Valued for stroke and heart attack prevention, aspirin is also recommended for colorectal cancer prevention. A Harvard study revealed regular aspirin use reduces the risk for colorectal cancer in older age by 20% if started by the age of 65. Results were based on a cohort of nearly 94,000 people followed for three decades. Participants took either 325 or 81 mg of aspirin at least twice a week.
Colorectal cancer is the second leading cause of cancer deaths in the United States. While the incidence of colorectal cancer in older adults has slowed since the 2000s, most likely due to increased screenings, it's increased since the mid-1980s and 90s in younger adults in the 20- to 54-year-old age group. This may be due in part to a more sedentary lifestyle and poor dietary habits, but other unknown variables are likely also at play. Symptoms of colorectal cancer include a change in bowel habits, diarrhea, constipation, bloody stools, abdominal pain, and unexplained weight loss. Symptoms may not be apparent until the cancer has progressed.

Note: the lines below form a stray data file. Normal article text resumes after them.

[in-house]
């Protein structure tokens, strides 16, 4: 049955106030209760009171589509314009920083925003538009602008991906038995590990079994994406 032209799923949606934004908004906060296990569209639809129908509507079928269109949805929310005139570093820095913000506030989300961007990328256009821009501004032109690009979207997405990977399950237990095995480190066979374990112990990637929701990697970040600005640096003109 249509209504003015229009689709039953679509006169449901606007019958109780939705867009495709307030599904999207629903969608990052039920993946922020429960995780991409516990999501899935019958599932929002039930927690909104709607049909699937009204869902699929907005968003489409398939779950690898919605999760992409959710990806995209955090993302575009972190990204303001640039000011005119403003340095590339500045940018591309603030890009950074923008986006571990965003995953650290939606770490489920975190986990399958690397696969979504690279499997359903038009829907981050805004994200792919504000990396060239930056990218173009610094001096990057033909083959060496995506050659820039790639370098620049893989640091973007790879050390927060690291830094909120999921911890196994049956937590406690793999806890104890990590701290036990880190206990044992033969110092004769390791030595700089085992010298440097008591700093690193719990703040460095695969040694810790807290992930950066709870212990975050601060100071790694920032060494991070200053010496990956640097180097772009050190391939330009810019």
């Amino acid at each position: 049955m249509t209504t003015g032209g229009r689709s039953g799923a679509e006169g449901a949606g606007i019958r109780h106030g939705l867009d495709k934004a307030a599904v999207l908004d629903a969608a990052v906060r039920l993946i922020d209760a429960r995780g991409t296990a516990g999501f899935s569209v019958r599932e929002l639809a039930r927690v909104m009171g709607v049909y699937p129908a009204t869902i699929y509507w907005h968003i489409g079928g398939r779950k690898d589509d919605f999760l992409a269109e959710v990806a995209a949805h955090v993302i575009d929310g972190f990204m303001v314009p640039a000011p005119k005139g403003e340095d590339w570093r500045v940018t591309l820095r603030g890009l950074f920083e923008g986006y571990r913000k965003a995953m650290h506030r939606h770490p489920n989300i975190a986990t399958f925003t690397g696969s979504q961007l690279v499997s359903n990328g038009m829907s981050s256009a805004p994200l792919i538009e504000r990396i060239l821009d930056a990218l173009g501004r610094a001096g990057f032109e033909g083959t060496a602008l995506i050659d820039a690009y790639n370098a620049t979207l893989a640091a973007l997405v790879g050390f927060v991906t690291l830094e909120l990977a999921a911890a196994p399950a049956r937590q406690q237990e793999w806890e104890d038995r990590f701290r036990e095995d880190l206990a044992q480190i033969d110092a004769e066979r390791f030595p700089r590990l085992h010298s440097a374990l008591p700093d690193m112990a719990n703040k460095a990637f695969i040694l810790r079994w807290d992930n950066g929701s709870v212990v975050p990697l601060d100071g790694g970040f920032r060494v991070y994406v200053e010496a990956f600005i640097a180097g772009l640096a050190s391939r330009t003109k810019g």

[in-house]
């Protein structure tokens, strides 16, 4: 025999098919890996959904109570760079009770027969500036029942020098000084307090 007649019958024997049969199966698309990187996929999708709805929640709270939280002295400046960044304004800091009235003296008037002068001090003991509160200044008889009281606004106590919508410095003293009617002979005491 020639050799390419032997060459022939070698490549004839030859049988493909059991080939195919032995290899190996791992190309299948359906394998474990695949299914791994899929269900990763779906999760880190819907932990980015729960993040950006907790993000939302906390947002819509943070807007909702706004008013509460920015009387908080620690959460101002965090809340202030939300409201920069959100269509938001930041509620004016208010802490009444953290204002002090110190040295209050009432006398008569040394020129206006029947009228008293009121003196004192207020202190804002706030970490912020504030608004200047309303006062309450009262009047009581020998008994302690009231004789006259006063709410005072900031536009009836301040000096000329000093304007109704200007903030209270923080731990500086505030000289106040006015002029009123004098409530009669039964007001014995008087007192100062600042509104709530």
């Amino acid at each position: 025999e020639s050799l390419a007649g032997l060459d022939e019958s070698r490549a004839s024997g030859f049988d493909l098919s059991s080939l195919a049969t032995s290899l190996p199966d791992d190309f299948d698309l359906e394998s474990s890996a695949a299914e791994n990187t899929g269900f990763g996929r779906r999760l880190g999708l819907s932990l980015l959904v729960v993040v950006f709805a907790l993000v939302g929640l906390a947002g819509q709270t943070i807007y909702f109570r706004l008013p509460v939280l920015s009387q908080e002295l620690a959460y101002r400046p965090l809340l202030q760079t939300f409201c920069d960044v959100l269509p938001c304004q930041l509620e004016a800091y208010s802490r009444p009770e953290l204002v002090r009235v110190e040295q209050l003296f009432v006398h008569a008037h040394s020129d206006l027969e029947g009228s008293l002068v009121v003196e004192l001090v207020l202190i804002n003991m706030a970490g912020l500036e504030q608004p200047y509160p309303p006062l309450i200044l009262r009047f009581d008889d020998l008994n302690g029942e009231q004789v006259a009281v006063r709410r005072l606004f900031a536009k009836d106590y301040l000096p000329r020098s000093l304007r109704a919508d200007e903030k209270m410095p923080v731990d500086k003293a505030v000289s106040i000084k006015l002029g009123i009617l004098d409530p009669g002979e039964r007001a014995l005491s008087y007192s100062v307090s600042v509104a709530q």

Aspirin is derived from willow tree bark. Willow tree bark has been used for thousands of years, including by Hippocrates, for pain management and fever. Aspirin is thought to decrease colorectal cancer risk by modifying activity of the enzyme cyclooxygenase-2 (COX-2). Increased activity of COX-2 has been consistently found in patients with colorectal cancer. COX-2 is involved in the production of pro-inflammatory compounds known as prostaglandins that promote cell proliferation and resistance to apoptosis.
The most common side effects of aspirin include gastrointestinal upset that can include gastrointestinal bleeding, so it should be avoided by people with peptic ulcer disease. Aspirin is more likely to cause allergic reactions in people with asthma or chronic rhinosinusitis.
This study highlights the potential importance of an inexpensive and widely available intervention in preventing and further slowing the rate of colorectal cancers. Researchers, however, cautioned that the study is observational and doesn't actually prove that aspirin prevents colorectal cancer.